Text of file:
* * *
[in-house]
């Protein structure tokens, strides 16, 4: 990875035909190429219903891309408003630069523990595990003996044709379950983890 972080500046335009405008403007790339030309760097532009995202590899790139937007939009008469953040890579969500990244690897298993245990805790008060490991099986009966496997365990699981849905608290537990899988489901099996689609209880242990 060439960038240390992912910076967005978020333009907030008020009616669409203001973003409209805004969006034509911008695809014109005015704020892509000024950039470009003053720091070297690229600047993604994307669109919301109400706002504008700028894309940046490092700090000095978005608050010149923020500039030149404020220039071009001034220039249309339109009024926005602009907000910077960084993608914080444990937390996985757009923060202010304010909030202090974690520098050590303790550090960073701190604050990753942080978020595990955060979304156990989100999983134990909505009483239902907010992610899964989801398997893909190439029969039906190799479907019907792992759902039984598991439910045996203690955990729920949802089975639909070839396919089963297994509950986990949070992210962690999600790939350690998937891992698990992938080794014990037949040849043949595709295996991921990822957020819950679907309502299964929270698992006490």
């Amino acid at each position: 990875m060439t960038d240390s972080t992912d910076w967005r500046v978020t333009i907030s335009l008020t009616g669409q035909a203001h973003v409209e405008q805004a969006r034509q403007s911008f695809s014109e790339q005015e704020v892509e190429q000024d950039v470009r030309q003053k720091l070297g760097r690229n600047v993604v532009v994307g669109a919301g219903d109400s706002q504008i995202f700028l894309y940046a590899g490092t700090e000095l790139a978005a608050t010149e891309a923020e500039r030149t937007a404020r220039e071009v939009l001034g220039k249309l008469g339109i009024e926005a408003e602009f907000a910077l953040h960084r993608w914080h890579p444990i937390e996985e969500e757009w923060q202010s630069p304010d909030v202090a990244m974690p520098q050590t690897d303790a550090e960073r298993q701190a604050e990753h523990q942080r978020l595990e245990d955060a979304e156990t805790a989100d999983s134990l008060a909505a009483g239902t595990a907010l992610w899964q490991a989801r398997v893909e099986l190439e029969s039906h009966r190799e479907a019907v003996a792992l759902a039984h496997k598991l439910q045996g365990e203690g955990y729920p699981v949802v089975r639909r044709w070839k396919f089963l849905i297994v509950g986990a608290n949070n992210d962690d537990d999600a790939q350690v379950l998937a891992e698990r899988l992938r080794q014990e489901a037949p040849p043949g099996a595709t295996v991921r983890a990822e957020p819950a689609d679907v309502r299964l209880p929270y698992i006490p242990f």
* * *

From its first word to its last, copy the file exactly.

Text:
[in-house]
């Protein structure tokens, strides 16, 4: 990875035909190429219903891309408003630069523990595990003996044709379950983890 972080500046335009405008403007790339030309760097532009995202590899790139937007939009008469953040890579969500990244690897298993245990805790008060490991099986009966496997365990699981849905608290537990899988489901099996689609209880242990 060439960038240390992912910076967005978020333009907030008020009616669409203001973003409209805004969006034509911008695809014109005015704020892509000024950039470009003053720091070297690229600047993604994307669109919301109400706002504008700028894309940046490092700090000095978005608050010149923020500039030149404020220039071009001034220039249309339109009024926005602009907000910077960084993608914080444990937390996985757009923060202010304010909030202090974690520098050590303790550090960073701190604050990753942080978020595990955060979304156990989100999983134990909505009483239902907010992610899964989801398997893909190439029969039906190799479907019907792992759902039984598991439910045996203690955990729920949802089975639909070839396919089963297994509950986990949070992210962690999600790939350690998937891992698990992938080794014990037949040849043949595709295996991921990822957020819950679907309502299964929270698992006490």
């Amino acid at each position: 990875m060439t960038d240390s972080t992912d910076w967005r500046v978020t333009i907030s335009l008020t009616g669409q035909a203001h973003v409209e405008q805004a969006r034509q403007s911008f695809s014109e790339q005015e704020v892509e190429q000024d950039v470009r030309q003053k720091l070297g760097r690229n600047v993604v532009v994307g669109a919301g219903d109400s706002q504008i995202f700028l894309y940046a590899g490092t700090e000095l790139a978005a608050t010149e891309a923020e500039r030149t937007a404020r220039e071009v939009l001034g220039k249309l008469g339109i009024e926005a408003e602009f907000a910077l953040h960084r993608w914080h890579p444990i937390e996985e969500e757009w923060q202010s630069p304010d909030v202090a990244m974690p520098q050590t690897d303790a550090e960073r298993q701190a604050e990753h523990q942080r978020l595990e245990d955060a979304e156990t805790a989100d999983s134990l008060a909505a009483g239902t595990a907010l992610w899964q490991a989801r398997v893909e099986l190439e029969s039906h009966r190799e479907a019907v003996a792992l759902a039984h496997k598991l439910q045996g365990e203690g955990y729920p699981v949802v089975r639909r044709w070839k396919f089963l849905i297994v509950g986990a608290n949070n992210d962690d537990d999600a790939q350690v379950l998937a891992e698990r899988l992938r080794q014990e489901a037949p040849p043949g099996a595709t295996v991921r983890a990822e957020p819950a689609d679907v309502r299964l209880p929270y698992i006490p242990f």